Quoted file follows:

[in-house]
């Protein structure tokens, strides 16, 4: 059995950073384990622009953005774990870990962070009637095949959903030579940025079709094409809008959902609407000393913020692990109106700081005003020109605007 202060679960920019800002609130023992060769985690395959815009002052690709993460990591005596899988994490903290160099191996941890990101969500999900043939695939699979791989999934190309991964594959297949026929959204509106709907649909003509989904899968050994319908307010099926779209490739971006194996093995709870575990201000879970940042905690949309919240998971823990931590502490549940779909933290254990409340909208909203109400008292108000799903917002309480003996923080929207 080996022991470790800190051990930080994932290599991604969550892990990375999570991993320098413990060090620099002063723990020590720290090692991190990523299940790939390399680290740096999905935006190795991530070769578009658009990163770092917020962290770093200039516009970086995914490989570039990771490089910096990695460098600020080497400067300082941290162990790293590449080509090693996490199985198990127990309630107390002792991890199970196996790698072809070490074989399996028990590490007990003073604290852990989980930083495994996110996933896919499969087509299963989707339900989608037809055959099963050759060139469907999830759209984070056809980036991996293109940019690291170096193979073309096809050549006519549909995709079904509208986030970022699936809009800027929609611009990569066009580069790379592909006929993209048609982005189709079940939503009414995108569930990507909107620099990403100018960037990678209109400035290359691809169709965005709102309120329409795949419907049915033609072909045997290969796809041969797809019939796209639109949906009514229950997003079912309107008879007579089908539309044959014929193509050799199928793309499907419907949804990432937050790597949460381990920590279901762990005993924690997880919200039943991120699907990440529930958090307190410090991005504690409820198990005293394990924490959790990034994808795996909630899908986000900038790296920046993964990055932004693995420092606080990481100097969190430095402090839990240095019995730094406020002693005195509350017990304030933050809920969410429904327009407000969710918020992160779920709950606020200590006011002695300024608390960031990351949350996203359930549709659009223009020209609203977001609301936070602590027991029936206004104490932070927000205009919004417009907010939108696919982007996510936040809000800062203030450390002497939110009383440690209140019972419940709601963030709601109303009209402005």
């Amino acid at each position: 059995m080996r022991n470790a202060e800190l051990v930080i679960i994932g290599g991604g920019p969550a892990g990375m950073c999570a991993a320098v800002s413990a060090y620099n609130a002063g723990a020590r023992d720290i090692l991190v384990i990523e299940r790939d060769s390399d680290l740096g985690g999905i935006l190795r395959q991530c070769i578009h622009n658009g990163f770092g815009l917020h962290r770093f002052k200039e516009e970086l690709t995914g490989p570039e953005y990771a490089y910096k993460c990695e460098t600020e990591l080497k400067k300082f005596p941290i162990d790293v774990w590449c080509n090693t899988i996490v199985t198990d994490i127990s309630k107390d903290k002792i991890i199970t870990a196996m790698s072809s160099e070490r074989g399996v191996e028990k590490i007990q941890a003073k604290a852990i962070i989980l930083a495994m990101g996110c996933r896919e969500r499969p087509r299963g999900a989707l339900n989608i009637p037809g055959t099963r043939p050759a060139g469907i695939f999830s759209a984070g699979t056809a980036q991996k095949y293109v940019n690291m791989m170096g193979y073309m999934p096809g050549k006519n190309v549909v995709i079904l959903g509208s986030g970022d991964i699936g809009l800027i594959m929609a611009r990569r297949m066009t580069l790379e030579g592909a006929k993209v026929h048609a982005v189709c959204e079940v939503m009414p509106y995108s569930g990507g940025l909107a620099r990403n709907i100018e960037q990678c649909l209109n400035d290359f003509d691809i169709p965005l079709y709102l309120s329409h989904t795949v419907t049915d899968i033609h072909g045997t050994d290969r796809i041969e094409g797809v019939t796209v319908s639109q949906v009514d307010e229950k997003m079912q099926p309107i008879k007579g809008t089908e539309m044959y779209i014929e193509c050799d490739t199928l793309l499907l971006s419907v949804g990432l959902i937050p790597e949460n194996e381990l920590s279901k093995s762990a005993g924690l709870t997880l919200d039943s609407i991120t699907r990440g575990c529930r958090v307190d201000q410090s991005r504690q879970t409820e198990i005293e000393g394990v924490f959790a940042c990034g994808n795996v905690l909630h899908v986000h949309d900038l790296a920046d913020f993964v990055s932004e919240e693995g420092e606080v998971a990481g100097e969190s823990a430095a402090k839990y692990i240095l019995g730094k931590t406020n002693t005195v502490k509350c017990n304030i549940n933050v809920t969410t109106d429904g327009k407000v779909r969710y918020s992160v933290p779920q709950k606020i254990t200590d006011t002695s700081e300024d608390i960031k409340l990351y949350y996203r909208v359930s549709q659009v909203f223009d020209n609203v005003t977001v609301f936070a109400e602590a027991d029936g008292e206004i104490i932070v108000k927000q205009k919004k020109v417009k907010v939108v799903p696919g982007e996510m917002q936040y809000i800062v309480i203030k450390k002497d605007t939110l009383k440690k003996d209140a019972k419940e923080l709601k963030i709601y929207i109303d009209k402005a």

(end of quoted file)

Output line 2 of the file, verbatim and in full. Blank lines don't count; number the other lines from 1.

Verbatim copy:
């Protein structure tokens, strides 16, 4: 059995950073384990622009953005774990870990962070009637095949959903030579940025079709094409809008959902609407000393913020692990109106700081005003020109605007 202060679960920019800002609130023992060769985690395959815009002052690709993460990591005596899988994490903290160099191996941890990101969500999900043939695939699979791989999934190309991964594959297949026929959204509106709907649909003509989904899968050994319908307010099926779209490739971006194996093995709870575990201000879970940042905690949309919240998971823990931590502490549940779909933290254990409340909208909203109400008292108000799903917002309480003996923080929207 080996022991470790800190051990930080994932290599991604969550892990990375999570991993320098413990060090620099002063723990020590720290090692991190990523299940790939390399680290740096999905935006190795991530070769578009658009990163770092917020962290770093200039516009970086995914490989570039990771490089910096990695460098600020080497400067300082941290162990790293590449080509090693996490199985198990127990309630107390002792991890199970196996790698072809070490074989399996028990590490007990003073604290852990989980930083495994996110996933896919499969087509299963989707339900989608037809055959099963050759060139469907999830759209984070056809980036991996293109940019690291170096193979073309096809050549006519549909995709079904509208986030970022699936809009800027929609611009990569066009580069790379592909006929993209048609982005189709079940939503009414995108569930990507909107620099990403100018960037990678209109400035290359691809169709965005709102309120329409795949419907049915033609072909045997290969796809041969797809019939796209639109949906009514229950997003079912309107008879007579089908539309044959014929193509050799199928793309499907419907949804990432937050790597949460381990920590279901762990005993924690997880919200039943991120699907990440529930958090307190410090991005504690409820198990005293394990924490959790990034994808795996909630899908986000900038790296920046993964990055932004693995420092606080990481100097969190430095402090839990240095019995730094406020002693005195509350017990304030933050809920969410429904327009407000969710918020992160779920709950606020200590006011002695300024608390960031990351949350996203359930549709659009223009020209609203977001609301936070602590027991029936206004104490932070927000205009919004417009907010939108696919982007996510936040809000800062203030450390002497939110009383440690209140019972419940709601963030709601109303009209402005």